Side 2 also has "No Use in Crying" which isn't a bad ballad and sounds like a leftover from "Emotional Rescue".; The experimental, eastern-flavored "Heaven", which only features Mick, Bill Wyman, Charlie Watts and producer Chris Kimsey on it is worth a listen.It's more of the kind of track Mick would do on his later solo albums.
Side 2 ends with"Waiting on a Friend" which is actually a great song and features amazing sax playing from jazzman Sonny Rollins!

That leaves just track 2 on side two "Tops" an old leftover song of about an ambitious girl trying to make it (as an actress we assume). The track is so old that Mick Taylor who had left the band 7 years earlier plays lead guitar! He had to sue to get paid for this track!
The track kind of sounds like a weak 70's Philly soul ballad, think O'Jays or the Spinners.
 I'm going with "Tops" as the dud. It's not "the tops"....


Peter Gabriel is probably one of the least likely pop stars ever. He never intended to be one. In 1986 he released the single "Sledgehammer" and the album "So" and away he went.
Pretty crazy that a guy who used to dress in crazy costumes in a prog-rock band (Genesis) would have the biggest hit of 1986!


This was an album even girls would buy! Especially after Cameron Crowe used Gabriel's "In Your Eyes" in the "boombox" famous scene in the movie "Say Anything".  Personally, I never need to hear the "hits" on this album  ever again. They aren't bad just incredibly overplayed.
And, sorry, but if you ever tried that whole boombox schtick on a girl , like John Cusack did in the movie, you're a dope...
I'm not against trying to show someone how you feel with music but this was a little too corny...


The album featured some good tracks like "Here that Voice Again", "Red Rain", the duet with Kate Bush "Don't Give Up" and more. It's when you get to the end that things get weak.

The experimental track ""This Is the Picture (Excellent Birds)" he does with Laurie Anderson doesn't really go anywhere but I'd had to say the weakest track is "We Do What We're Told (Milgram's 37)", which sounds like the soundtrack to getting a lobotomy...

                                                    "We Do What We're Told (Milgram's 37)"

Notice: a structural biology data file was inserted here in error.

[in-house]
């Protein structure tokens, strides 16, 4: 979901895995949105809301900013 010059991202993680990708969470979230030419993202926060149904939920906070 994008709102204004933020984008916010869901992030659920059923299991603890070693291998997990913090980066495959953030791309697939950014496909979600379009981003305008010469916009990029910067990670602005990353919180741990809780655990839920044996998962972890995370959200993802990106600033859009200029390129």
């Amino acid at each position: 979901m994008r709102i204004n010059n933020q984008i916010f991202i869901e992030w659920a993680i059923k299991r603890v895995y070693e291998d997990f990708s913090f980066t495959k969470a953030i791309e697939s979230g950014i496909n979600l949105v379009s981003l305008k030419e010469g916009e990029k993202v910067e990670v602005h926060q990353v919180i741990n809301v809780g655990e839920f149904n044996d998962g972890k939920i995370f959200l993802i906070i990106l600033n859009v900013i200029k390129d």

For the final entry on this edition, I am going to look at John Cougar Mellencamp's "Uh-Huh" album, was of the better rock albums released in the 80's. I know we are tired of hearing songs like "Pink Houses", "Crumblin Down (always thought it sounded like a cool 70's Paul Rodgers type song for some reason" and "Authority Song" (heavily influenced by the song "I Fought the Law") but they were great down-to-earth rock tunes at a time when Michael Jackson and the "Footloose" soundtrack ruled the airwaves.
"Warmer Place to Sleep" had the bite of a Rolling Stones song. "Play Guitar", had  a "Gloria"-like hook and was a fun look at how playing guitar would get you the chicks. "Serious Business" was tongue in cheek look at the hard partying life of either a rock star or a biker, with an early-70's Stones feel.
"Golden Gates" was actually a beaut that closes the album, a hint of things to come on his future albums.  "Lovin Mother For Ya" was a throwaway that was AC/DC meets "Land of a Thousand Dances".


 That leaves just "Jackie O" written with  folkie John Prine; known for his dark humor.
 For some reason they decided to just use something that sounds like a cheap Casio keyboard to be the musical accompaniment!? Believe or not Mellencamp actually closed his 1984 live shows with this track!!!

                       It's the one to skip on here >
                                                                  "Jackie O"